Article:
Thursday, November 5, 2009

“Bailouts are for Boats”

If I have a good grasp on my readers, I think I can say with some certainty that majority of you fall into two categories: 1. You use a local credit union as your primary financial institution. Or 2. You use a “Mega Bank” for your banking needs.

I know, very insightful.

Community financial service providers are really trying to leverage the current insanity of the financial system to grow their businesses. What a better time to start advertising campaigns then when your competition is making a fool out of themselves, right? North Coast Credit Union in Bellingham, Washington is advertising using the slogan “Bailouts are for Boats” – very catchy.

You have heard me say it before, I believe all people have the same underlying desire. To have personal service from a professional who is more of a teacher and less of a sales person.

This desire didn’t come from a new found knowledge of phrases like credit default swap, collateralized debt obligation or subprime mortgage. The underlying urge to return to community  was there well before the economy took a tumble, the tumble was just the catalyst to start changing.

A lot of people are drawn to the “Mega Bank” because of a perception that it is just more convenient. “They have 50,000 ATM’s across the country, they have online banking on my phone, they let me print a picture of my pet iguana on my debit card and if that wasn’t enough, last time I was in their branch they offered me some rolling luggage for filling out a credit card application.”

True Story:

I have not had a need to physically go to a branch or an ATM in probably 3 years until last month. All I need is my debit card and online banking! Last month, my wife and I went to our annual Labor Day  family reunion in Minneapolis, Kansas. Yes you heard me right, not Minnesota, Kansas – population 1000.  In Minneapolis cash is still king and checks are still accepted, we haven’t carried checks since 1995.

We needed cash to pay for everything but like I said earlier, I haven’t been to an ATM in 3 years, so I never have cash. I desperately needed $50 to get through the weekend!

So you are probably saying to yourself, well Andrew, if I had been there I would have just whipped out my Wells Fargo debit card and gone to the local ATM (which is probably 1 of the 50,000 they own). Here’s the catch, there are no ATM’s in Minneapolis and the bank is not open on the weekends – a lot of good that 50,000 ATM network would have done! I was just out of luck, it didn’t matter if I banked with Gallup Federal Credit Union or Wells Fargo, neither could help me.

“It’s easier to get a divorce than to change your checking account” Texas banker Edward Speed said in an interview with The New York Times. change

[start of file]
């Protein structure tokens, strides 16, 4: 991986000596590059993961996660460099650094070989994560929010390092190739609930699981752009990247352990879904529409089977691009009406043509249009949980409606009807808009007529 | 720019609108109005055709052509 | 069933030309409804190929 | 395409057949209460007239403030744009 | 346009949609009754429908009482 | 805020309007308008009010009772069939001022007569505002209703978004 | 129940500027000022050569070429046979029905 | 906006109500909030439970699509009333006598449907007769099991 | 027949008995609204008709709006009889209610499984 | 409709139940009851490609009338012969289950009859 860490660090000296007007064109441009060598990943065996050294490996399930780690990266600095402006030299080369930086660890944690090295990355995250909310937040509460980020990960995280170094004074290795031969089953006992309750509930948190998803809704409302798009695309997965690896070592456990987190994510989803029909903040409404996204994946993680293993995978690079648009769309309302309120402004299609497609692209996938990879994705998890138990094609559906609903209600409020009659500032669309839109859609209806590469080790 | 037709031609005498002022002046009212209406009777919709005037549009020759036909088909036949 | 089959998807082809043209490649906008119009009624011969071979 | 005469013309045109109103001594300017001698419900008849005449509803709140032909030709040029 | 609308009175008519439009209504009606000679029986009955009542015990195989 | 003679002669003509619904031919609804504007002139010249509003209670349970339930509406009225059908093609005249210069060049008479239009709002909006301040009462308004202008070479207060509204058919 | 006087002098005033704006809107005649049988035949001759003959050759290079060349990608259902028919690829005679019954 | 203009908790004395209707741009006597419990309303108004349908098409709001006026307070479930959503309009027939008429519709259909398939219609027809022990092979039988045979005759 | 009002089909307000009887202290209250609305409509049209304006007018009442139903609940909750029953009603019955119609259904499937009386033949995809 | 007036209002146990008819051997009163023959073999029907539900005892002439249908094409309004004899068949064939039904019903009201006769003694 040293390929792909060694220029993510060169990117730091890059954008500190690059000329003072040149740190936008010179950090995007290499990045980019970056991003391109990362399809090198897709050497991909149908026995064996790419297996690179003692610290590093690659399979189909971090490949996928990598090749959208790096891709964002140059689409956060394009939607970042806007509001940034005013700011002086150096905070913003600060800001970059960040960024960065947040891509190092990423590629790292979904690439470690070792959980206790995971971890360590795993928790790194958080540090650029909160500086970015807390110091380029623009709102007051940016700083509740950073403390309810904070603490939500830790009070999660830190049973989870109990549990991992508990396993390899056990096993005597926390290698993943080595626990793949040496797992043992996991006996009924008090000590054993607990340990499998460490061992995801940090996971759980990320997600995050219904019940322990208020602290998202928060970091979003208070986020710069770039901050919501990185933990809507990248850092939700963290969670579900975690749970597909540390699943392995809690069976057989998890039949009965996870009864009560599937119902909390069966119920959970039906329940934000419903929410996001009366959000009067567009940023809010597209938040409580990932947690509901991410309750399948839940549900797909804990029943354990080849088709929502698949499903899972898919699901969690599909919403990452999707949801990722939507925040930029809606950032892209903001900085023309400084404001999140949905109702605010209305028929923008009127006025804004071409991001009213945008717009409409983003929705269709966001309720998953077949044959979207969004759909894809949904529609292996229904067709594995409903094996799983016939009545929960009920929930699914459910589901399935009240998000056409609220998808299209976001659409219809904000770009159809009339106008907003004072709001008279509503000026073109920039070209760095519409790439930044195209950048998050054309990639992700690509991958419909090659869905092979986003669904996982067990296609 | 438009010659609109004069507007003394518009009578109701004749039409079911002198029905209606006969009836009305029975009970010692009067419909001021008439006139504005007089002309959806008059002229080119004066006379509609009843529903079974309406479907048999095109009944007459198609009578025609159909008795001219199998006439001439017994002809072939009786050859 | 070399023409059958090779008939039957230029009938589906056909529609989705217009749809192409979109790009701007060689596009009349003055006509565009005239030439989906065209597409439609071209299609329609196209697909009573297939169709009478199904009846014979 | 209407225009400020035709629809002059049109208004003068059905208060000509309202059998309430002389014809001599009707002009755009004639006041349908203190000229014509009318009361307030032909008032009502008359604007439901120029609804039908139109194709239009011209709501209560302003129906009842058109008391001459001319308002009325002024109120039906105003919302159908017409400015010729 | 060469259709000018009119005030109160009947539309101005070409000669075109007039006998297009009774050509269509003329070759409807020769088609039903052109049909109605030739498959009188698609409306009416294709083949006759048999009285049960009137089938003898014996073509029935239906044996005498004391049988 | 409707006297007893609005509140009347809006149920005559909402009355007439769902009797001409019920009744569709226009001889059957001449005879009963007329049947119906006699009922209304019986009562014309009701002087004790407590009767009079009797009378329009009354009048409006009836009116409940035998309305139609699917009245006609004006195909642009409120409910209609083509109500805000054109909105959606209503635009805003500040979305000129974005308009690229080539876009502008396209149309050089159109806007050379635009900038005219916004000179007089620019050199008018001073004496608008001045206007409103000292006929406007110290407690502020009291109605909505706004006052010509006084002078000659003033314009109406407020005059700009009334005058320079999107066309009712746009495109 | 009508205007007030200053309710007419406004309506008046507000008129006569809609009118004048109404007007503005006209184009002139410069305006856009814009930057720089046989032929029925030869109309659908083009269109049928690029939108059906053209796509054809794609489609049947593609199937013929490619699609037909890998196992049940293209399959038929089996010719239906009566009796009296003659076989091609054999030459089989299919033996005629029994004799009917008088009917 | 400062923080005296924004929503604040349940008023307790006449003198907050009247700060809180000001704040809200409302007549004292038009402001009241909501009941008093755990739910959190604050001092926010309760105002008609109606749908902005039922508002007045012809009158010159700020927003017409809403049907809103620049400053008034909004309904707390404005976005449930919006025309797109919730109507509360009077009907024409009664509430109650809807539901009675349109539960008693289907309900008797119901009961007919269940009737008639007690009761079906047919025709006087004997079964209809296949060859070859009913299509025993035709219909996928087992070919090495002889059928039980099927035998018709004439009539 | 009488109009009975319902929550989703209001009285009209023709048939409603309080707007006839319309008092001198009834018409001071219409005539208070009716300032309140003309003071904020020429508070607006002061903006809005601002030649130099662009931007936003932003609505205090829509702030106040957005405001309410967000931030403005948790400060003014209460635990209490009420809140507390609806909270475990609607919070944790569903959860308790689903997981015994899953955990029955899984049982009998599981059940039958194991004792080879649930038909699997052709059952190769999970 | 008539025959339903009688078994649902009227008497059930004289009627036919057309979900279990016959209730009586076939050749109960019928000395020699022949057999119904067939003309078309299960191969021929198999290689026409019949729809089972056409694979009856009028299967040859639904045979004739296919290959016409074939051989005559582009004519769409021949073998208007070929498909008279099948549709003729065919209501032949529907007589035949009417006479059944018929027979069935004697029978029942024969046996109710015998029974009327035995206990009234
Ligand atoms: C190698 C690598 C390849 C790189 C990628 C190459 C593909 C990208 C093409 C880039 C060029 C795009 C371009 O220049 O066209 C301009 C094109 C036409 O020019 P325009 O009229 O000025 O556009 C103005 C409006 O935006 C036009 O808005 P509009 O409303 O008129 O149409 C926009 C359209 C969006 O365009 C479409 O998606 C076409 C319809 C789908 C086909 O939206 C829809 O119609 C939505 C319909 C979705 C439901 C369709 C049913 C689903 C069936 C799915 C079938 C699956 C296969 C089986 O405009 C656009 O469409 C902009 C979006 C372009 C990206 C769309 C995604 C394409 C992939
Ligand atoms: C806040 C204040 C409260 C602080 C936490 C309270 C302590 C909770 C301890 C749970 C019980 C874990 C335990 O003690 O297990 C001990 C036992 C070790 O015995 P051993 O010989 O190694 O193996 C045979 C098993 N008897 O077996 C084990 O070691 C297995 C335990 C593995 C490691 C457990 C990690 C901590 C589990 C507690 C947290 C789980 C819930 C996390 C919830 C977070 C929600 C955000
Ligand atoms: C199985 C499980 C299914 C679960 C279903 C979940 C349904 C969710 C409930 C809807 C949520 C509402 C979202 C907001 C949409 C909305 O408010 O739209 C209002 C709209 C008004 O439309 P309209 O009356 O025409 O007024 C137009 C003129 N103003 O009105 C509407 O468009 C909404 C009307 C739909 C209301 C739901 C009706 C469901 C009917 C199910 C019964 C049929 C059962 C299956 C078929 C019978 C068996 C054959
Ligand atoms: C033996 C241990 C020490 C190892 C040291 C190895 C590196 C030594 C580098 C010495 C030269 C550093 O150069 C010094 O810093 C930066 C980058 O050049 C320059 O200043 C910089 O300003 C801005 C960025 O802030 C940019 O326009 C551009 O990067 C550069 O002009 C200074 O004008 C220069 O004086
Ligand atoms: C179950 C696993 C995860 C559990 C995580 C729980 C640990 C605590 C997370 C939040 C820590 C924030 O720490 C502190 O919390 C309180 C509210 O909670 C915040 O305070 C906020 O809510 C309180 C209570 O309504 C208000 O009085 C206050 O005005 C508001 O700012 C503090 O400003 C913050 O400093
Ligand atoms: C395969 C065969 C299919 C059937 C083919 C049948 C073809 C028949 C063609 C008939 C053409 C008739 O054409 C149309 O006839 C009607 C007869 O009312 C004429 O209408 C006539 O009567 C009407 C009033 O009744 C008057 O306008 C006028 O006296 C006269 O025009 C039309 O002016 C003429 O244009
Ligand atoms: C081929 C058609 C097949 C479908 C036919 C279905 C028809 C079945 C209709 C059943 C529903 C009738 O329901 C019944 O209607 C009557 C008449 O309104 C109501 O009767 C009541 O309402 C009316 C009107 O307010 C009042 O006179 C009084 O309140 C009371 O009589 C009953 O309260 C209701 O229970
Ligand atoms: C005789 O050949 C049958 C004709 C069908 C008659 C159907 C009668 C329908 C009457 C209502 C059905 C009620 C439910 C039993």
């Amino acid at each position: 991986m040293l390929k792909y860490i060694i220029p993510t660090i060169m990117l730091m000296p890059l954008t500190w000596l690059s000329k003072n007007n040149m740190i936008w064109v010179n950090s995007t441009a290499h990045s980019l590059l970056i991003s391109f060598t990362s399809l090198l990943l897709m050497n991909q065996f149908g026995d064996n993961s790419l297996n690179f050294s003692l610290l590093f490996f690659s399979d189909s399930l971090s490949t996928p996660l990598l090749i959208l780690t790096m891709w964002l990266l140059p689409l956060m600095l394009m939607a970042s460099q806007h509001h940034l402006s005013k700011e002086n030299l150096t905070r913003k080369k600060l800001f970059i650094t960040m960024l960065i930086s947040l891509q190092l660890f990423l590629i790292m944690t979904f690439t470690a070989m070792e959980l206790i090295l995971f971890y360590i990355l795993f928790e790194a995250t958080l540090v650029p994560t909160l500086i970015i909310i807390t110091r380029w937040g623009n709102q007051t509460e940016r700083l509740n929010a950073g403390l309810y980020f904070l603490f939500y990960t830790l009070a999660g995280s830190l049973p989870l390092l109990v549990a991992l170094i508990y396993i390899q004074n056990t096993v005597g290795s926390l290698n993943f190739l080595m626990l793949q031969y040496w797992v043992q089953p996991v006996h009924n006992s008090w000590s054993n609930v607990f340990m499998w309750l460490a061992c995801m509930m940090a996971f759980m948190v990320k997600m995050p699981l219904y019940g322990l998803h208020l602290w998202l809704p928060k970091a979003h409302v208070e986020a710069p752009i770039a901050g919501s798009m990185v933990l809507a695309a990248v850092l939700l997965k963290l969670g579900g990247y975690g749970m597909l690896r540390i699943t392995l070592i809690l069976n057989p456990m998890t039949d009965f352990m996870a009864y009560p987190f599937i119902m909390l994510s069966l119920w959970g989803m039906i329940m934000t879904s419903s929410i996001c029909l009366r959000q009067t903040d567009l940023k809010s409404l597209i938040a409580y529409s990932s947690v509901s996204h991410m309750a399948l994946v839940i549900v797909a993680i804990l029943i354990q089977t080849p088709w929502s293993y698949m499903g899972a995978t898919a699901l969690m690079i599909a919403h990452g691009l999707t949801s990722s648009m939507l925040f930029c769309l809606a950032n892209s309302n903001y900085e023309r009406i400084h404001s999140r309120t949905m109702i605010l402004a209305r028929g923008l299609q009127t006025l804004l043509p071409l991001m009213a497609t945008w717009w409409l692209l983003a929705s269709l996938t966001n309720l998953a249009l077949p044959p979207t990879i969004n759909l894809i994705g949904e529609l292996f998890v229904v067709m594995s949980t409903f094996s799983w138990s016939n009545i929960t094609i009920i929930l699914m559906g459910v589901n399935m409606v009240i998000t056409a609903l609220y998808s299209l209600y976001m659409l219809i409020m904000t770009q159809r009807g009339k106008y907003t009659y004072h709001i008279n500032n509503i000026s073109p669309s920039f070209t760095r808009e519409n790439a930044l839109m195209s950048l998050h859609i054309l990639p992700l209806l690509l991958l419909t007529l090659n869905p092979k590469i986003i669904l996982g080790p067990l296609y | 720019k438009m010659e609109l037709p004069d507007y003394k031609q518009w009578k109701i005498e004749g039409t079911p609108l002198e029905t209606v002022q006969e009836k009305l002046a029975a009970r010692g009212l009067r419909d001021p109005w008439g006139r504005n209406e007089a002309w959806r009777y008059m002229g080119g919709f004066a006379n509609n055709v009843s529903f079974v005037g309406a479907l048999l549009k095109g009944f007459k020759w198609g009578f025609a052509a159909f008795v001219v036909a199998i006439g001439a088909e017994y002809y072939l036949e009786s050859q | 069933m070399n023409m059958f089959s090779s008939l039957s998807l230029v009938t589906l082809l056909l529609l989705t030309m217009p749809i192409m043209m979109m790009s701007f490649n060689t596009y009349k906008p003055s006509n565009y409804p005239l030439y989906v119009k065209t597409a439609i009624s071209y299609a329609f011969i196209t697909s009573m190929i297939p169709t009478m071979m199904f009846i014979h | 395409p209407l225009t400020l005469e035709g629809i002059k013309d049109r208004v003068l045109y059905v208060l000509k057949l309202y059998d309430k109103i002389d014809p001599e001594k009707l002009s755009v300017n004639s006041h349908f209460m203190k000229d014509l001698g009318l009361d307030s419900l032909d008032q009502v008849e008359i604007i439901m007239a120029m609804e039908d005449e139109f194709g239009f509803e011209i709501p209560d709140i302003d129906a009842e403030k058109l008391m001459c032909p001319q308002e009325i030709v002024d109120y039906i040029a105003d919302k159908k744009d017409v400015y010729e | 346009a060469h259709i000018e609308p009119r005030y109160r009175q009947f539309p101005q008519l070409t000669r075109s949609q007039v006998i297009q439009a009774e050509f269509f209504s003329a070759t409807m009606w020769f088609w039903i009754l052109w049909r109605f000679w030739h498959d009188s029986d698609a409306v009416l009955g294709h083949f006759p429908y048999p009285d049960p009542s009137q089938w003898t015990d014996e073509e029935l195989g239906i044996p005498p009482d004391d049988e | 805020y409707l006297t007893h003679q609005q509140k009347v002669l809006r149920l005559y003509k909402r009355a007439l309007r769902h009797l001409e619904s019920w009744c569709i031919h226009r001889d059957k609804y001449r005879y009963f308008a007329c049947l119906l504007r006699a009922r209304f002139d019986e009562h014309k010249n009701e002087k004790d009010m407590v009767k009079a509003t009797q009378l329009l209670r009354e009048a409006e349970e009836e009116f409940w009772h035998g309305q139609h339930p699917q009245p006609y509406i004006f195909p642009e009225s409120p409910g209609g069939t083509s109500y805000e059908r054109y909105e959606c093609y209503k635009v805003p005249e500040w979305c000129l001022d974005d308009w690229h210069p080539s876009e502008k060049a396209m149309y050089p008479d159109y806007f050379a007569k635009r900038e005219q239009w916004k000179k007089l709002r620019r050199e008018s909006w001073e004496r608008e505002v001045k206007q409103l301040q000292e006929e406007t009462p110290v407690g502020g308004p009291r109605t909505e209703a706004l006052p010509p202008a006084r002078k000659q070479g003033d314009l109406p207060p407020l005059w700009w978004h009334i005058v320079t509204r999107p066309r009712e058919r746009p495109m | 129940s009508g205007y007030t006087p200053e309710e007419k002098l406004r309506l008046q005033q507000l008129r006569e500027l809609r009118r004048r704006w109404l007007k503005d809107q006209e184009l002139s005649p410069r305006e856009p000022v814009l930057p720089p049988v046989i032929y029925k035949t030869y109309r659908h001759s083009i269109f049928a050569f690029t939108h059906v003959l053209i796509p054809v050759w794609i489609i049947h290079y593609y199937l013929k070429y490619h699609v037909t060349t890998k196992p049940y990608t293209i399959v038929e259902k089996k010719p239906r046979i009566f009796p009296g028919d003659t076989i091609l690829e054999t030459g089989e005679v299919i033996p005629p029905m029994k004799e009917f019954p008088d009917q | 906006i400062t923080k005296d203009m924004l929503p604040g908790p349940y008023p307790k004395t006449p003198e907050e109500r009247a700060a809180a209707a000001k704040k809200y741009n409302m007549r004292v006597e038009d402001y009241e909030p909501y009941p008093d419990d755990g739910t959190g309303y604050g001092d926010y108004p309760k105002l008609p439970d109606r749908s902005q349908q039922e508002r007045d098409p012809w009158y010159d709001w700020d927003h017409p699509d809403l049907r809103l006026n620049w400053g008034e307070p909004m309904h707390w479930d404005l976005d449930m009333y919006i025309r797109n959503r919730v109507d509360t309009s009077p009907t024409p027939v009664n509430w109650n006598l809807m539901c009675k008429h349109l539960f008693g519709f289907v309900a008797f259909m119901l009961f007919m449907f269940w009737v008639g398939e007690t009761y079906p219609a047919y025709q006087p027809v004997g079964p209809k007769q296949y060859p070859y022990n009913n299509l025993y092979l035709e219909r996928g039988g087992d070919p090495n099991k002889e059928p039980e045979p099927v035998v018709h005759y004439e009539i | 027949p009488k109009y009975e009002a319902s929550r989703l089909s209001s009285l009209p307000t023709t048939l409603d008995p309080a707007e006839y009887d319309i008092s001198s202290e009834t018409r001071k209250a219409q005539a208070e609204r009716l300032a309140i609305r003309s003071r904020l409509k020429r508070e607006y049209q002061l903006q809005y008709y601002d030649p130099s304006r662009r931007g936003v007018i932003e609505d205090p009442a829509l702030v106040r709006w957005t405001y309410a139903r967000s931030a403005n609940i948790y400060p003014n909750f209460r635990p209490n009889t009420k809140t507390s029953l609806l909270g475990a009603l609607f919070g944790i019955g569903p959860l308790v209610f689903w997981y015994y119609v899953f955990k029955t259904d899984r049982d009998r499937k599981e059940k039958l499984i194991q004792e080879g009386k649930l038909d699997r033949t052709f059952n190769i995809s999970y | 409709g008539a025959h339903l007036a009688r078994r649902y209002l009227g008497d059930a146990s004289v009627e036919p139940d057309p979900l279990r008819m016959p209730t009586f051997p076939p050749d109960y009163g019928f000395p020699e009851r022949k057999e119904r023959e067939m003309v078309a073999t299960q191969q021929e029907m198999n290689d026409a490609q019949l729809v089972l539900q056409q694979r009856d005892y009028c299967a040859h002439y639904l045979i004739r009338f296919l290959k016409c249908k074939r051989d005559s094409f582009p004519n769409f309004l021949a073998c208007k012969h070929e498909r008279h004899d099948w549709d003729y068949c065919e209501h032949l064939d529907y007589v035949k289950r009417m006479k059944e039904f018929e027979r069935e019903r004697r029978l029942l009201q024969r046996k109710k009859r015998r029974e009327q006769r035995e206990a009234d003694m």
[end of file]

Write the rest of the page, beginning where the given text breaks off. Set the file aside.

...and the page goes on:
I get it, change is hard! But I like to think that in this case, change is worth it.

I really want to stimulate some discussion here (literally, please post your thoughts in the comments section below). Given all that has taken place over the last 2 years, what makes you believe in a local credit union? If you still bank with a “Mega Bank” why haven’t you switched? What would make it easier to switch?


  1. I bank with a mega bank. Have been since I moved to this city and because some relatives here said it was a good bank to be with. I have no complaints, but I have always been interested in having at least a savings account at a credit union, but ever since (I can't remember the dates) the time there was that scandal with credit unions, I haven't pursued that.

    I haven't read all of your blog yet, maybe you address that later, but could you explain what the advantages/benefits are to banking with a credit union over a regular bank are?

  2. Are you reading The Financial Brand? I was the only person on earth who wrote about North Coast's "Bailout" campaign:

    If not, please swing by and subscribe. You can find all the stories that the New York Times used to write the article you must have seen the other day, "Small Banks Move In As Giants Falter." No joke, every
    single campaign mentioned in that NYT article was sourced from They even pulled the artwork of the 1st Bank plane banner from my site!

  3. @Mcdougalby: Thanks for commenting! I need to write a full post on credit union benefits but what it really comes down to is ownership. A CU is owned by its members and it is a nonprofit. That means that the members (depositors) have control of the credit union's destiny and ultimately the profits! Way different than a bank that is owned by shareholders, their objective is stock price increase, not customer value. More to come on this for sure!

    @Jeffry Pilcher: I checked out The Financial Brand - Cool site! Thanks for following my blog; I'll be sure to reciprocate.

  4. I think I'm somewhere in the middle as I currently bank (at least for 45 more days or so before Great Western takes over) Tier One who was a regional bank. I suppose I never switched because I did not know what the difference was, and my perception was that it cost money to join (whether or not that is true). However, I am looking into CU's at the moment.